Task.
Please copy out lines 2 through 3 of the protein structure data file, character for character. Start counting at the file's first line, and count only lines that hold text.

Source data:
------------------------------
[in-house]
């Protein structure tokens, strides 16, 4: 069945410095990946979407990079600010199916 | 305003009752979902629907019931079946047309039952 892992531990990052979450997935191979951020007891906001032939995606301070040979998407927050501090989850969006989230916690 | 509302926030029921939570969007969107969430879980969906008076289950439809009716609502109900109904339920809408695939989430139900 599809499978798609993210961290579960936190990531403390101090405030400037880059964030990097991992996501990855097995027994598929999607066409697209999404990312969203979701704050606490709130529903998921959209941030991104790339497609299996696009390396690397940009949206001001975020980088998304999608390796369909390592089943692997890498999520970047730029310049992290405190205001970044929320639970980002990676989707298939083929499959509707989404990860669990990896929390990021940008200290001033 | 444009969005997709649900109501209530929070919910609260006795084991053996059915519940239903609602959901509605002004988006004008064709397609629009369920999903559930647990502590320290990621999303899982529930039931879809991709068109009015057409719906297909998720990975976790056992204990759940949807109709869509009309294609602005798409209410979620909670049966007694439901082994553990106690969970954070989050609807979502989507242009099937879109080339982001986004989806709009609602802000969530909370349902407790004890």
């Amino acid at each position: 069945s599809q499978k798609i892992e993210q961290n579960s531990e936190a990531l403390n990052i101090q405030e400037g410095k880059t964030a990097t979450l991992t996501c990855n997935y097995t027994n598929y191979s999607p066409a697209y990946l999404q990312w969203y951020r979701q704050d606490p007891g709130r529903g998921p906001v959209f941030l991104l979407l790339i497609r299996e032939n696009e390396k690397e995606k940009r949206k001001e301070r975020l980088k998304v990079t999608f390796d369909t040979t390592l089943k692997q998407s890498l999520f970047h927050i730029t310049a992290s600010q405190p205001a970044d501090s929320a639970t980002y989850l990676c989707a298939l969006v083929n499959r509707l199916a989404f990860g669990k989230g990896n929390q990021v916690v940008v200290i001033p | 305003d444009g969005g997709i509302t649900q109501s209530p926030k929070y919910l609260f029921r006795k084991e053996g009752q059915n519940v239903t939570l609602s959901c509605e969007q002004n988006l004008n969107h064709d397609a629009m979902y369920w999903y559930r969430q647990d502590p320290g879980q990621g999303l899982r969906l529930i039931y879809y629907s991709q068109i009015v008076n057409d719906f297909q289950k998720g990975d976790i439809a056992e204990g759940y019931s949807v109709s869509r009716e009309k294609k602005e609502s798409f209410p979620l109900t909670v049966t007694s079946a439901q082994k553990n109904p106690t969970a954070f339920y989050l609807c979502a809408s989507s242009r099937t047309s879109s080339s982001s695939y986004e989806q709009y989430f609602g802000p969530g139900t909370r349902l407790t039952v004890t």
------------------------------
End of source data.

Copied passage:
């Protein structure tokens, strides 16, 4: 069945410095990946979407990079600010199916 | 305003009752979902629907019931079946047309039952 892992531990990052979450997935191979951020007891906001032939995606301070040979998407927050501090989850969006989230916690 | 509302926030029921939570969007969107969430879980969906008076289950439809009716609502109900109904339920809408695939989430139900 599809499978798609993210961290579960936190990531403390101090405030400037880059964030990097991992996501990855097995027994598929999607066409697209999404990312969203979701704050606490709130529903998921959209941030991104790339497609299996696009390396690397940009949206001001975020980088998304999608390796369909390592089943692997890498999520970047730029310049992290405190205001970044929320639970980002990676989707298939083929499959509707989404990860669990990896929390990021940008200290001033 | 444009969005997709649900109501209530929070919910609260006795084991053996059915519940239903609602959901509605002004988006004008064709397609629009369920999903559930647990502590320290990621999303899982529930039931879809991709068109009015057409719906297909998720990975976790056992204990759940949807109709869509009309294609602005798409209410979620909670049966007694439901082994553990106690969970954070989050609807979502989507242009099937879109080339982001986004989806709009609602802000969530909370349902407790004890």
């Amino acid at each position: 069945s599809q499978k798609i892992e993210q961290n579960s531990e936190a990531l403390n990052i101090q405030e400037g410095k880059t964030a990097t979450l991992t996501c990855n997935y097995t027994n598929y191979s999607p066409a697209y990946l999404q990312w969203y951020r979701q704050d606490p007891g709130r529903g998921p906001v959209f941030l991104l979407l790339i497609r299996e032939n696009e390396k690397e995606k940009r949206k001001e301070r975020l980088k998304v990079t999608f390796d369909t040979t390592l089943k692997q998407s890498l999520f970047h927050i730029t310049a992290s600010q405190p205001a970044d501090s929320a639970t980002y989850l990676c989707a298939l969006v083929n499959r509707l199916a989404f990860g669990k989230g990896n929390q990021v916690v940008v200290i001033p | 305003d444009g969005g997709i509302t649900q109501s209530p926030k929070y919910l609260f029921r006795k084991e053996g009752q059915n519940v239903t939570l609602s959901c509605e969007q002004n988006l004008n969107h064709d397609a629009m979902y369920w999903y559930r969430q647990d502590p320290g879980q990621g999303l899982r969906l529930i039931y879809y629907s991709q068109i009015v008076n057409d719906f297909q289950k998720g990975d976790i439809a056992e204990g759940y019931s949807v109709s869509r009716e009309k294609k602005e609502s798409f209410p979620l109900t909670v049966t007694s079946a439901q082994k553990n109904p106690t969970a954070f339920y989050l609807c979502a809408s989507s242009r099937t047309s879109s080339s982001s695939y986004e989806q709009y989430f609602g802000p969530g139900t909370r349902l407790t039952v004890t």